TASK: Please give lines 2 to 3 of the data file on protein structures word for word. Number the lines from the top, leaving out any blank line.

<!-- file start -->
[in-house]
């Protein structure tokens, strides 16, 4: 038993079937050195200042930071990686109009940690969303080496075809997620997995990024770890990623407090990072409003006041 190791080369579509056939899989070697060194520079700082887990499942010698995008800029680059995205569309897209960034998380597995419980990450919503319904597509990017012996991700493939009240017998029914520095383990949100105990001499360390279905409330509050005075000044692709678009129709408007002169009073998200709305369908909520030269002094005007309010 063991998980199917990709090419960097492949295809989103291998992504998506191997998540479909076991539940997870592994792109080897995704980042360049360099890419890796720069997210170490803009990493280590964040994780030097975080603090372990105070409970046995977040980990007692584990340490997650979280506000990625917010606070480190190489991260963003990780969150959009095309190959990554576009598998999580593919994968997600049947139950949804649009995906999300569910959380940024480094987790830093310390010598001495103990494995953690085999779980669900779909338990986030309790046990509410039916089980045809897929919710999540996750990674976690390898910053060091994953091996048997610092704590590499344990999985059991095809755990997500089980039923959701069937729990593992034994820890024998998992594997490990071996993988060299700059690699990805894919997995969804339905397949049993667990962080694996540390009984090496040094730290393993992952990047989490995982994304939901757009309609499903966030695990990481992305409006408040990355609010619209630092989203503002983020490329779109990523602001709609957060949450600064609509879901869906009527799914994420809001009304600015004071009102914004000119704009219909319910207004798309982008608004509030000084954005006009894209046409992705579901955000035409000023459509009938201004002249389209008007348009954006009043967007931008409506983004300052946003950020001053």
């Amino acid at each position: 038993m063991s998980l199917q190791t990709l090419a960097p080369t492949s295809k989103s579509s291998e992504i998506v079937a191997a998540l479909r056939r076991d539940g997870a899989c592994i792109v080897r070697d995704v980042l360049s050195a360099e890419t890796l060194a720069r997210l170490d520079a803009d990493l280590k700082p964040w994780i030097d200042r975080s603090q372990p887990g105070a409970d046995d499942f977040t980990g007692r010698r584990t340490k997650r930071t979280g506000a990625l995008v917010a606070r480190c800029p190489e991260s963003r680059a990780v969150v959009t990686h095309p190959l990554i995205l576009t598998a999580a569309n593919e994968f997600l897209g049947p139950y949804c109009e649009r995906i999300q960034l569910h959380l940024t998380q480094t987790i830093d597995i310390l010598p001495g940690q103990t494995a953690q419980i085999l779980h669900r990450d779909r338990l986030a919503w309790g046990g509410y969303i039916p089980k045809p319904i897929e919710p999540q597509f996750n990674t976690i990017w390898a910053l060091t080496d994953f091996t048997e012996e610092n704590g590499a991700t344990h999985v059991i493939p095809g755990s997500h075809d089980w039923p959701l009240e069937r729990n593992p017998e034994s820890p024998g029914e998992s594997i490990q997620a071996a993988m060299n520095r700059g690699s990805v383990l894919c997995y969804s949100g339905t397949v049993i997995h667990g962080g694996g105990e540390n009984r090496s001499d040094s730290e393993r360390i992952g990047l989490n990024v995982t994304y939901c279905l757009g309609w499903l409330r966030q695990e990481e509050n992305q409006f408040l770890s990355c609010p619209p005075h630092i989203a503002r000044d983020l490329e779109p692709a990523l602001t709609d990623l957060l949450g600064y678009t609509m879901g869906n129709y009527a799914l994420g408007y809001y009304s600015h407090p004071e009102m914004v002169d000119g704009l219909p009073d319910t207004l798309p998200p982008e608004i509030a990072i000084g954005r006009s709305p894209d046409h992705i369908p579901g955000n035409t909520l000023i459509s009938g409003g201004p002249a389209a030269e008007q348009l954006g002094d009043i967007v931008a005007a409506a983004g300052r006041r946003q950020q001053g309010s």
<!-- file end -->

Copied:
């Protein structure tokens, strides 16, 4: 038993079937050195200042930071990686109009940690969303080496075809997620997995990024770890990623407090990072409003006041 190791080369579509056939899989070697060194520079700082887990499942010698995008800029680059995205569309897209960034998380597995419980990450919503319904597509990017012996991700493939009240017998029914520095383990949100105990001499360390279905409330509050005075000044692709678009129709408007002169009073998200709305369908909520030269002094005007309010 063991998980199917990709090419960097492949295809989103291998992504998506191997998540479909076991539940997870592994792109080897995704980042360049360099890419890796720069997210170490803009990493280590964040994780030097975080603090372990105070409970046995977040980990007692584990340490997650979280506000990625917010606070480190190489991260963003990780969150959009095309190959990554576009598998999580593919994968997600049947139950949804649009995906999300569910959380940024480094987790830093310390010598001495103990494995953690085999779980669900779909338990986030309790046990509410039916089980045809897929919710999540996750990674976690390898910053060091994953091996048997610092704590590499344990999985059991095809755990997500089980039923959701069937729990593992034994820890024998998992594997490990071996993988060299700059690699990805894919997995969804339905397949049993667990962080694996540390009984090496040094730290393993992952990047989490995982994304939901757009309609499903966030695990990481992305409006408040990355609010619209630092989203503002983020490329779109990523602001709609957060949450600064609509879901869906009527799914994420809001009304600015004071009102914004000119704009219909319910207004798309982008608004509030000084954005006009894209046409992705579901955000035409000023459509009938201004002249389209008007348009954006009043967007931008409506983004300052946003950020001053």
């Amino acid at each position: 038993m063991s998980l199917q190791t990709l090419a960097p080369t492949s295809k989103s579509s291998e992504i998506v079937a191997a998540l479909r056939r076991d539940g997870a899989c592994i792109v080897r070697d995704v980042l360049s050195a360099e890419t890796l060194a720069r997210l170490d520079a803009d990493l280590k700082p964040w994780i030097d200042r975080s603090q372990p887990g105070a409970d046995d499942f977040t980990g007692r010698r584990t340490k997650r930071t979280g506000a990625l995008v917010a606070r480190c800029p190489e991260s963003r680059a990780v969150v959009t990686h095309p190959l990554i995205l576009t598998a999580a569309n593919e994968f997600l897209g049947p139950y949804c109009e649009r995906i999300q960034l569910h959380l940024t998380q480094t987790i830093d597995i310390l010598p001495g940690q103990t494995a953690q419980i085999l779980h669900r990450d779909r338990l986030a919503w309790g046990g509410y969303i039916p089980k045809p319904i897929e919710p999540q597509f996750n990674t976690i990017w390898a910053l060091t080496d994953f091996t048997e012996e610092n704590g590499a991700t344990h999985v059991i493939p095809g755990s997500h075809d089980w039923p959701l009240e069937r729990n593992p017998e034994s820890p024998g029914e998992s594997i490990q997620a071996a993988m060299n520095r700059g690699s990805v383990l894919c997995y969804s949100g339905t397949v049993i997995h667990g962080g694996g105990e540390n009984r090496s001499d040094s730290e393993r360390i992952g990047l989490n990024v995982t994304y939901c279905l757009g309609w499903l409330r966030q695990e990481e509050n992305q409006f408040l770890s990355c609010p619209p005075h630092i989203a503002r000044d983020l490329e779109p692709a990523l602001t709609d990623l957060l949450g600064y678009t609509m879901g869906n129709y009527a799914l994420g408007y809001y009304s600015h407090p004071e009102m914004v002169d000119g704009l219909p009073d319910t207004l798309p998200p982008e608004i509030a990072i000084g954005r006009s709305p894209d046409h992705i369908p579901g955000n035409t909520l000023i459509s009938g409003g201004p002249a389209a030269e008007q348009l954006g002094d009043i967007v931008a005007a409506a983004g300052r006041r946003q950020q001053g309010s």